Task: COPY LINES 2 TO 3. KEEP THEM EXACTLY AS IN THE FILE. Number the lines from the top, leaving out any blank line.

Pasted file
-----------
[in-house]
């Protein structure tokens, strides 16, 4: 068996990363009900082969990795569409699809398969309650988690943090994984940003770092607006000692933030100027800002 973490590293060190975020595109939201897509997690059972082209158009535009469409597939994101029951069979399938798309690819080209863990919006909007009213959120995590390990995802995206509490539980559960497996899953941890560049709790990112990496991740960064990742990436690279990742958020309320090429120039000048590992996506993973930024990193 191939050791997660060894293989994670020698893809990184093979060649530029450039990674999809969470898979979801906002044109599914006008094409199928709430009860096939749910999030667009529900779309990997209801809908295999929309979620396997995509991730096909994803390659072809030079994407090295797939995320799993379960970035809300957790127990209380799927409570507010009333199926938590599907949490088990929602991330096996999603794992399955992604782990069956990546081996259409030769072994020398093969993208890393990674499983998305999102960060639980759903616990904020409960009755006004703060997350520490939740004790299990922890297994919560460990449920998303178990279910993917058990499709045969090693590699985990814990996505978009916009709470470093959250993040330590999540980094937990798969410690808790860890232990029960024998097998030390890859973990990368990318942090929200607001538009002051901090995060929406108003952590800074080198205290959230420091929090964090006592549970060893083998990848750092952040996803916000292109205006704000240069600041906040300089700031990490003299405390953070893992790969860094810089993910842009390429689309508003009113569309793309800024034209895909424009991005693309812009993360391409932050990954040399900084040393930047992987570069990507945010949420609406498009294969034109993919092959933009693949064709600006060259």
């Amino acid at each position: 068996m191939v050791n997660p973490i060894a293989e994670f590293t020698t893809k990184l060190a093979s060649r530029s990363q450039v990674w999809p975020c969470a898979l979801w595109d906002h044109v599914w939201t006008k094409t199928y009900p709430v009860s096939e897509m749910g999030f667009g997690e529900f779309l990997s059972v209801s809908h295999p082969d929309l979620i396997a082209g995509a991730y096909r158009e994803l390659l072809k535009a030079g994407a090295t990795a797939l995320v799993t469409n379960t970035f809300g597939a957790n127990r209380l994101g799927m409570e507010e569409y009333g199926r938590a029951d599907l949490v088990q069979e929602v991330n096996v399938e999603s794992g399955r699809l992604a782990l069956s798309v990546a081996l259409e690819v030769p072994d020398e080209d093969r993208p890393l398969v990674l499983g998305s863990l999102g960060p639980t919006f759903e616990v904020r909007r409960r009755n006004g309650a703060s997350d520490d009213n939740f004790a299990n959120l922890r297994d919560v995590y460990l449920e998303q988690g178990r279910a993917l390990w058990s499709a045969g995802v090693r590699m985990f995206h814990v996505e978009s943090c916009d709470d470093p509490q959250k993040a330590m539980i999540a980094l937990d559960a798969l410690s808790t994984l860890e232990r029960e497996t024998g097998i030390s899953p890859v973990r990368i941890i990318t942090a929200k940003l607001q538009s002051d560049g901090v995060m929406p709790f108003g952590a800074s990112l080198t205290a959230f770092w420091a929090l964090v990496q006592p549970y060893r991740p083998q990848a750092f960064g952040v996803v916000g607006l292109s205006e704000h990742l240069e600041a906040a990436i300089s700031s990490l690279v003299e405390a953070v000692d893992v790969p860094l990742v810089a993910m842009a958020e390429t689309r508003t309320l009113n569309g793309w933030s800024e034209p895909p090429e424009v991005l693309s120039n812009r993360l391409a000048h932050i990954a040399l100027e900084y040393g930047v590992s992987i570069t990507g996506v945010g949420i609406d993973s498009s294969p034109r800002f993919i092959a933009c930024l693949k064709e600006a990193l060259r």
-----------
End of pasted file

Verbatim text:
């Protein structure tokens, strides 16, 4: 068996990363009900082969990795569409699809398969309650988690943090994984940003770092607006000692933030100027800002 973490590293060190975020595109939201897509997690059972082209158009535009469409597939994101029951069979399938798309690819080209863990919006909007009213959120995590390990995802995206509490539980559960497996899953941890560049709790990112990496991740960064990742990436690279990742958020309320090429120039000048590992996506993973930024990193 191939050791997660060894293989994670020698893809990184093979060649530029450039990674999809969470898979979801906002044109599914006008094409199928709430009860096939749910999030667009529900779309990997209801809908295999929309979620396997995509991730096909994803390659072809030079994407090295797939995320799993379960970035809300957790127990209380799927409570507010009333199926938590599907949490088990929602991330096996999603794992399955992604782990069956990546081996259409030769072994020398093969993208890393990674499983998305999102960060639980759903616990904020409960009755006004703060997350520490939740004790299990922890297994919560460990449920998303178990279910993917058990499709045969090693590699985990814990996505978009916009709470470093959250993040330590999540980094937990798969410690808790860890232990029960024998097998030390890859973990990368990318942090929200607001538009002051901090995060929406108003952590800074080198205290959230420091929090964090006592549970060893083998990848750092952040996803916000292109205006704000240069600041906040300089700031990490003299405390953070893992790969860094810089993910842009390429689309508003009113569309793309800024034209895909424009991005693309812009993360391409932050990954040399900084040393930047992987570069990507945010949420609406498009294969034109993919092959933009693949064709600006060259």
């Amino acid at each position: 068996m191939v050791n997660p973490i060894a293989e994670f590293t020698t893809k990184l060190a093979s060649r530029s990363q450039v990674w999809p975020c969470a898979l979801w595109d906002h044109v599914w939201t006008k094409t199928y009900p709430v009860s096939e897509m749910g999030f667009g997690e529900f779309l990997s059972v209801s809908h295999p082969d929309l979620i396997a082209g995509a991730y096909r158009e994803l390659l072809k535009a030079g994407a090295t990795a797939l995320v799993t469409n379960t970035f809300g597939a957790n127990r209380l994101g799927m409570e507010e569409y009333g199926r938590a029951d599907l949490v088990q069979e929602v991330n096996v399938e999603s794992g399955r699809l992604a782990l069956s798309v990546a081996l259409e690819v030769p072994d020398e080209d093969r993208p890393l398969v990674l499983g998305s863990l999102g960060p639980t919006f759903e616990v904020r909007r409960r009755n006004g309650a703060s997350d520490d009213n939740f004790a299990n959120l922890r297994d919560v995590y460990l449920e998303q988690g178990r279910a993917l390990w058990s499709a045969g995802v090693r590699m985990f995206h814990v996505e978009s943090c916009d709470d470093p509490q959250k993040a330590m539980i999540a980094l937990d559960a798969l410690s808790t994984l860890e232990r029960e497996t024998g097998i030390s899953p890859v973990r990368i941890i990318t942090a929200k940003l607001q538009s002051d560049g901090v995060m929406p709790f108003g952590a800074s990112l080198t205290a959230f770092w420091a929090l964090v990496q006592p549970y060893r991740p083998q990848a750092f960064g952040v996803v916000g607006l292109s205006e704000h990742l240069e600041a906040a990436i300089s700031s990490l690279v003299e405390a953070v000692d893992v790969p860094l990742v810089a993910m842009a958020e390429t689309r508003t309320l009113n569309g793309w933030s800024e034209p895909p090429e424009v991005l693309s120039n812009r993360l391409a000048h932050i990954a040399l100027e900084y040393g930047v590992s992987i570069t990507g996506v945010g949420i609406d993973s498009s294969p034109r800002f993919i092959a933009c930024l693949k064709e600006a990193l060259r």